My Son's Heroin Treatment

The story of my son's addiction, and its ramifications, is a harrowing one; multiple bouts of heroin treatment and multiple facilities all claim a chapter of our story. The details and order of events seem to become less and less meaningful as the days go on. I blog -- not to rehash the details of events that I cannot change -- to sort my thoughts and recover from the pain, the guilt, the regret. And, some days I wonder if I am the one in need of heroin treatment! But right now, what I am most grateful for is that my son has stayed in heroin treatment longer this time around than any other time before. I can only hope that this is a small sign of progress. It seems too soon, given our history, to assume that he will never relapse again. Right now, these last 101 days have been the best we have experienced in years. He's on track to leave his facility in 19 days. On day 20, I hope he retains the serenity to stay sober.

I know they say addiction affects everyone in the family. But you never know exactly what that means until you live through an addiction yourself. I am the mother of an addict. That is just something that I will eventually have to come to terms with. This journey is just that ,Aei a journey. I could argue the destination is a combination of happiness and sobriety but, don't they also say that happiness is a journey? So many colloquialisms, so little time to decipher them all and select from which one should subscribe.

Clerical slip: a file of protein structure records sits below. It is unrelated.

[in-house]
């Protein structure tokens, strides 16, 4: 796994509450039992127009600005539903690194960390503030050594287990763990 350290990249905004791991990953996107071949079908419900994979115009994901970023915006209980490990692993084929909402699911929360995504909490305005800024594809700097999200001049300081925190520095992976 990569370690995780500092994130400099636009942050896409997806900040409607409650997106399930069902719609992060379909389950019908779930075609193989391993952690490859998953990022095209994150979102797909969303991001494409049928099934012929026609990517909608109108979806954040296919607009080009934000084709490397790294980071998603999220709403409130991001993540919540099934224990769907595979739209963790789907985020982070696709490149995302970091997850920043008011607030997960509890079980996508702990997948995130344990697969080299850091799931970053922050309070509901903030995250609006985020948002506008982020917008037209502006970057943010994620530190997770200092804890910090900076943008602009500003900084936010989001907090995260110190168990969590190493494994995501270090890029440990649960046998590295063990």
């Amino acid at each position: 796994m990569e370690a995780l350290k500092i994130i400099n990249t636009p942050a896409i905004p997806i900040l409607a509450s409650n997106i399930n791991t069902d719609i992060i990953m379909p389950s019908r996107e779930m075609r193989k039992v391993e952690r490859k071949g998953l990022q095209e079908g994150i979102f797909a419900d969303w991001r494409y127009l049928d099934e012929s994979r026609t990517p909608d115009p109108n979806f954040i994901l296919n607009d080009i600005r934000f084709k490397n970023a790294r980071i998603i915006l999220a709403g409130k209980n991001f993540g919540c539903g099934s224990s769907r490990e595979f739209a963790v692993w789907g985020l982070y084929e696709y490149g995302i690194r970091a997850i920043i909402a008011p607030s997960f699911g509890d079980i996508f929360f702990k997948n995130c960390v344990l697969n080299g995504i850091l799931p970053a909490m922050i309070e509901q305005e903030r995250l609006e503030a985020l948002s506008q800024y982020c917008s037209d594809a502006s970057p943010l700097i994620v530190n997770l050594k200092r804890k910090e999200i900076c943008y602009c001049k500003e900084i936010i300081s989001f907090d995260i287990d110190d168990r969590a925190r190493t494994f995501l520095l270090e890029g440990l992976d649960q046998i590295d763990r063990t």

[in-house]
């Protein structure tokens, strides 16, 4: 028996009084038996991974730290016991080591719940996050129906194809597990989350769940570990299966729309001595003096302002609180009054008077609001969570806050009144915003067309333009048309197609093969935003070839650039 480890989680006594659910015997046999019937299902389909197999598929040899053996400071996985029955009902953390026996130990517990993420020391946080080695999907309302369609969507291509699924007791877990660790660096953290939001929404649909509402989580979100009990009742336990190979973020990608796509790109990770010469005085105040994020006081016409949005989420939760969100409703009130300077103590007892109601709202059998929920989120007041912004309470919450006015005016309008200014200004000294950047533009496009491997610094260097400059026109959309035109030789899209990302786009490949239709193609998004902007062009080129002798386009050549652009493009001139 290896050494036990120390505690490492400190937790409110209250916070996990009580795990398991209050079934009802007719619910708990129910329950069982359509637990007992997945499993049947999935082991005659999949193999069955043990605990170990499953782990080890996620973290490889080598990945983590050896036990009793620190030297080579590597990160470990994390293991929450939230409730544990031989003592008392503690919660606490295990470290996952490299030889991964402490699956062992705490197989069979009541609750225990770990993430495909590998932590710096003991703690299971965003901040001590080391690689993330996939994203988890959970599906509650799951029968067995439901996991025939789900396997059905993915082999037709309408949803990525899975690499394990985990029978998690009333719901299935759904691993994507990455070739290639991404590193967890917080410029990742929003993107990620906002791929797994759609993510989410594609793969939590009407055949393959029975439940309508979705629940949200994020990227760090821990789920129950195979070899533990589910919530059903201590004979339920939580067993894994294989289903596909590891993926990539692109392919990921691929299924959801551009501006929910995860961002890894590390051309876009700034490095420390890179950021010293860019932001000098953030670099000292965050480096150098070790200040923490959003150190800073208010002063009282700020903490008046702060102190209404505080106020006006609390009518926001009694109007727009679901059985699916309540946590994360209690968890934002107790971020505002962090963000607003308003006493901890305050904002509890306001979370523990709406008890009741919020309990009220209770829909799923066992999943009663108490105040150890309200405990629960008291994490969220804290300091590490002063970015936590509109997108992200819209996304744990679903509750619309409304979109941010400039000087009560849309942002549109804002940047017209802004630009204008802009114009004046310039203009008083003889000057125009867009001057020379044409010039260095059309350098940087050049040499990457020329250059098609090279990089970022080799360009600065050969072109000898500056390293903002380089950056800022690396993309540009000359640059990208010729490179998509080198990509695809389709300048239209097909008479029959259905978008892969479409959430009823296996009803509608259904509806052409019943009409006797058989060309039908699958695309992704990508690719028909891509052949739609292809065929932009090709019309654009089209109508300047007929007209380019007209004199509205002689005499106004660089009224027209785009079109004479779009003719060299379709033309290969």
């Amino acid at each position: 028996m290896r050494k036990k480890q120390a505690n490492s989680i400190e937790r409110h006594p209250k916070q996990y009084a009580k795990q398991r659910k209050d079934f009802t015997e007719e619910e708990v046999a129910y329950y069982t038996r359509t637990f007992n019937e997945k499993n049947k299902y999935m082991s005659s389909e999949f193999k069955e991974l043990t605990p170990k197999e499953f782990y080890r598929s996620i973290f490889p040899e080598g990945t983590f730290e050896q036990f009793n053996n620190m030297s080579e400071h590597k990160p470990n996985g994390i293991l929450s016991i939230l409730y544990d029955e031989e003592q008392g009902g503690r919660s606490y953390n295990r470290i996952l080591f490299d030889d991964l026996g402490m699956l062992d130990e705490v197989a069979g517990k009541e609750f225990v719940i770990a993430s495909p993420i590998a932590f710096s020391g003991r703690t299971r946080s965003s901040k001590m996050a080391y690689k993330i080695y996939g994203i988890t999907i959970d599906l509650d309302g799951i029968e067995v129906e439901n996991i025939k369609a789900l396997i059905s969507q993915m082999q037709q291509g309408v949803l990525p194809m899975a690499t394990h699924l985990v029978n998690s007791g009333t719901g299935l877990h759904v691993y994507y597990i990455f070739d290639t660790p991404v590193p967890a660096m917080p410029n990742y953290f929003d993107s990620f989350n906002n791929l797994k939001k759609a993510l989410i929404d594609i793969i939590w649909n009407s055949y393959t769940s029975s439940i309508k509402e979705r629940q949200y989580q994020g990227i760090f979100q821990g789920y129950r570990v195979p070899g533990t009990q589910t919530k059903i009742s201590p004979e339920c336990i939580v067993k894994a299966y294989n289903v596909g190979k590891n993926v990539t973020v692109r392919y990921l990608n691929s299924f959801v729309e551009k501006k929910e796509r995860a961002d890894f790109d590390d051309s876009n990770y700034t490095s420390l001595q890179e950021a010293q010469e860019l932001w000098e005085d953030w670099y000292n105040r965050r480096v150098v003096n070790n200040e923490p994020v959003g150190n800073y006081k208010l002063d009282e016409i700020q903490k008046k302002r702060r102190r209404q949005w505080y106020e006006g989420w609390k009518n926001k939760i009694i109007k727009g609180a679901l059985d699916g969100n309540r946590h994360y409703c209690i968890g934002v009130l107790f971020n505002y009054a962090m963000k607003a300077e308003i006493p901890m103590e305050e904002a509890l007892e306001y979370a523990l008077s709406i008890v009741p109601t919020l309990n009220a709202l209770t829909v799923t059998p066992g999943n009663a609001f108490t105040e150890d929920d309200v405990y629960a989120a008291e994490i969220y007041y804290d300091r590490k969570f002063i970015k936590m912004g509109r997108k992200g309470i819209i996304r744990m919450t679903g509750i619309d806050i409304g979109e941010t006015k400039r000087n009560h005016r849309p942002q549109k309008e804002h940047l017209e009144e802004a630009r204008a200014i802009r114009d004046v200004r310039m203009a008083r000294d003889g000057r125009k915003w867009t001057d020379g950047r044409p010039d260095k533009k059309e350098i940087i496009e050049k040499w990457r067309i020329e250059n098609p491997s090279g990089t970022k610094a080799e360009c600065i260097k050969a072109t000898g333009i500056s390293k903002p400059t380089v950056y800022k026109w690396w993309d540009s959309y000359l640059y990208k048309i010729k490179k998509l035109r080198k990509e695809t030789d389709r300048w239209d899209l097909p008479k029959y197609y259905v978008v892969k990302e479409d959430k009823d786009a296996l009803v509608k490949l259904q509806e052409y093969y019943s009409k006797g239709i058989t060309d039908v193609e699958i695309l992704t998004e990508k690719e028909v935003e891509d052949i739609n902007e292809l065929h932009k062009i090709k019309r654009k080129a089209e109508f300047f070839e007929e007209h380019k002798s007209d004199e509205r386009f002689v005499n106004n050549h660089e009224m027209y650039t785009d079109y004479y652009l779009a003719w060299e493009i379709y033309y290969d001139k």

My son's breakthrough finally happened when he tried a different type of heroin treatment facility in Florida that specializes in behavioral health based treatment. During one of his therapy sessions they were able to identify Cory's root cause for his addiction. He finally opened up and revealed to the therapist the trauma he had endured 14 years earlier. A family ,Aeufriend,Aeu had repeatedly raped him and threatened to kill him and everyone in his family if he ever told anyone. My son Cory, who was only 8 years old, internalized this traumatic incident and never told anyone until his therapy breakthrough during his heroin treatment. He buried the trauma as deep by self-medicating with alcohol when he was 13 years old. I thought he was just a rebellious teenager. I thought nothing more of his experimentation than the fact that he was a just a boy, being a boy.

These days I work hard at telling myself that it was not my fault. Though, in my heart of hearts, I think I will always feel, in the least, partially to blame. I look forward to these next few days and my son's homecoming because this time, it feels different. With more pieces of this addiction puzzle than I ever had before, I feel like our family might finally be able to heal. I also know that if he had been placed in one of his previous treatment facilities, the truth would have never come out. I count my blessings for this round, and all previous rounds, of his heroin treatment and pray for his future health and happiness.

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